What Happens After a Savings Bond Maturity Date?

Malcolm Tatum

Savings bonds are bonds issued by a government entity, typically the national treasury department of a particular nation. Bonds of this type are often considered safe investments, in that very little risk is taken on by the investor and the chances of earning a return at the point of savings bond maturity is extremely high. Along with the low risk, it is important to remember that certain events take place once the savings bond maturity date arrives, with the assessment of taxes being one of the more important of those events.

Once it reaches the maturity date, a savings bond does not earn any additional interest.
Once it reaches the maturity date, a savings bond does not earn any additional interest.

In most instances, the issuer of the savings bonds does not automatically notify investors when the bonds reach maturity. It is the responsibility of the investors to track the progress of the bonds and take steps to cash in savings bonds once they do reach full maturity. Cashing in the bonds is really in the best interests of the investor, since most bond series will not continue to accrue interest once the maturity date is reached. This means that the investor is no longer earning anything from the investment and would do well to cash in the bond and divert the funds into some other type of interest bearing account.

Along with the fact that no additional interest is earned once savings bond maturity is reached is the need to assess taxes on the total returns of the bond issue. Many national revenue agencies require that the interest be reported as income in the year that full maturity is reached, even if the holder has made no effort to redeem savings bonds in his or her possession. Depending on the total amount of earnings involved, failure to do so could lead to significant penalties and fees in later years, effectively wiping out any interest earned on the bond issues.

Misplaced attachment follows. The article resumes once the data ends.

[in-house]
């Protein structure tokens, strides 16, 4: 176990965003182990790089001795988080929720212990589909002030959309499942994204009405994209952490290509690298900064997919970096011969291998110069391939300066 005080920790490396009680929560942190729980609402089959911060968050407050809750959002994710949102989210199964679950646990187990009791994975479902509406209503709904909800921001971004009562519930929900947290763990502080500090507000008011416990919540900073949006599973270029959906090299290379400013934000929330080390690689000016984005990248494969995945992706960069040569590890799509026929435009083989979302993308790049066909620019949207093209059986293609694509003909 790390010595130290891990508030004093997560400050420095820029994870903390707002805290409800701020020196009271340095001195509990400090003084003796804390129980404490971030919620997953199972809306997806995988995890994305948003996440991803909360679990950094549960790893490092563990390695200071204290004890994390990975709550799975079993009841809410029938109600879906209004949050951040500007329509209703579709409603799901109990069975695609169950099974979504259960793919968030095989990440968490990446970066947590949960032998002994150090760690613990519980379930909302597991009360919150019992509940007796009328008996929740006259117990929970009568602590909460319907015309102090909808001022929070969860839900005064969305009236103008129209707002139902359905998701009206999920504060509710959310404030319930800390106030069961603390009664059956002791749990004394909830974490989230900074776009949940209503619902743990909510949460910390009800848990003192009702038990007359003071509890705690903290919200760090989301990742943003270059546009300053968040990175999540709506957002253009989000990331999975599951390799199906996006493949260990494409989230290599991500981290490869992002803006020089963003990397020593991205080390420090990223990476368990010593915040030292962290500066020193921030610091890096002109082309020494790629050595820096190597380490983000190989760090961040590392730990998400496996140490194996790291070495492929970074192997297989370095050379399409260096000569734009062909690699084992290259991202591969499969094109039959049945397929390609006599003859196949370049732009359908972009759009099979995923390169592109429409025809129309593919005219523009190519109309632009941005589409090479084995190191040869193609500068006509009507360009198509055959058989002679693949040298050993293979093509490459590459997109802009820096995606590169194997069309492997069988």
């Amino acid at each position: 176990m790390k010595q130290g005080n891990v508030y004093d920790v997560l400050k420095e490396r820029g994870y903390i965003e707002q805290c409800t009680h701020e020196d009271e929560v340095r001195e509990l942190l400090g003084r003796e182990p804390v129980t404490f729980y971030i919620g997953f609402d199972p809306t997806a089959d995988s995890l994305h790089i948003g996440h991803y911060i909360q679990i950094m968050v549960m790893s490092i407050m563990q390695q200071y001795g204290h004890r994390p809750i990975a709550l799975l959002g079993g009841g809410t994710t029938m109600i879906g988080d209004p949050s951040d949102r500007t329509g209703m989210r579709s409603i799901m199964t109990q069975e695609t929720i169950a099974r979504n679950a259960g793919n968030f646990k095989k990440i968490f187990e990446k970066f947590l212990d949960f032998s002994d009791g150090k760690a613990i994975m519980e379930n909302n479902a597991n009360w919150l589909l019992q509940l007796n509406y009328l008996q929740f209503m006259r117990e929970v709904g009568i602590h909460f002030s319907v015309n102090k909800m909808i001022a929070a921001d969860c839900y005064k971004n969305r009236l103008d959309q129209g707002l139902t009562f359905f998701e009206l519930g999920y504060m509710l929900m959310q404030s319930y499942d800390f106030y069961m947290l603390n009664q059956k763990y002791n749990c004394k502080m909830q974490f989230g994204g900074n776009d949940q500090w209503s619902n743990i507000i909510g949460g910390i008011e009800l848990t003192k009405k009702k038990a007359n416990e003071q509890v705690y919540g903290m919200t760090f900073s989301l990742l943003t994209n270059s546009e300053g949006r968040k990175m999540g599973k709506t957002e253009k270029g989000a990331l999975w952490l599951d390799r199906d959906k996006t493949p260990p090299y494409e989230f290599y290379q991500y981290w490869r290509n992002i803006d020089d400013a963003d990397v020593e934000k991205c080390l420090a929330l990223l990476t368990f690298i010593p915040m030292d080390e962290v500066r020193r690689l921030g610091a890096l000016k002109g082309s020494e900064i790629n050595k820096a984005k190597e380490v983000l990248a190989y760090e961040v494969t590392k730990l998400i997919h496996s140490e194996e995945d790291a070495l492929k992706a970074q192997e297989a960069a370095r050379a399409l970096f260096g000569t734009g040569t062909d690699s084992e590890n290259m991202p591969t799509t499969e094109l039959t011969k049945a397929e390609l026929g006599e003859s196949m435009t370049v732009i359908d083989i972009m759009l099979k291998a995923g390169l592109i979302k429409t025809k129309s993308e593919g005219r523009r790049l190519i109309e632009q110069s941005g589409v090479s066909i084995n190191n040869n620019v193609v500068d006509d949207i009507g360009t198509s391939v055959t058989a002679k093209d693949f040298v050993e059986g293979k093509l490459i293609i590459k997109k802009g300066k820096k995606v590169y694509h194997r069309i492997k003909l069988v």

There are several ways to cash in savings bonds once the savings bond maturity date has arrived. In many nations, presenting the bonds at a local bank will make it possible to quickly redeem savings bonds, once proper identification has been submitted. Today, many nations that continue to issue savings bonds also make it possible to redeem the bonds online once they reach savings bond maturity, connecting directly with the treasury or other government department that originally issued the debt instruments. The web sites will include step by step instructions in how to cash savings bonds, including how long it will take for payment to be tendered once the transaction is approved.

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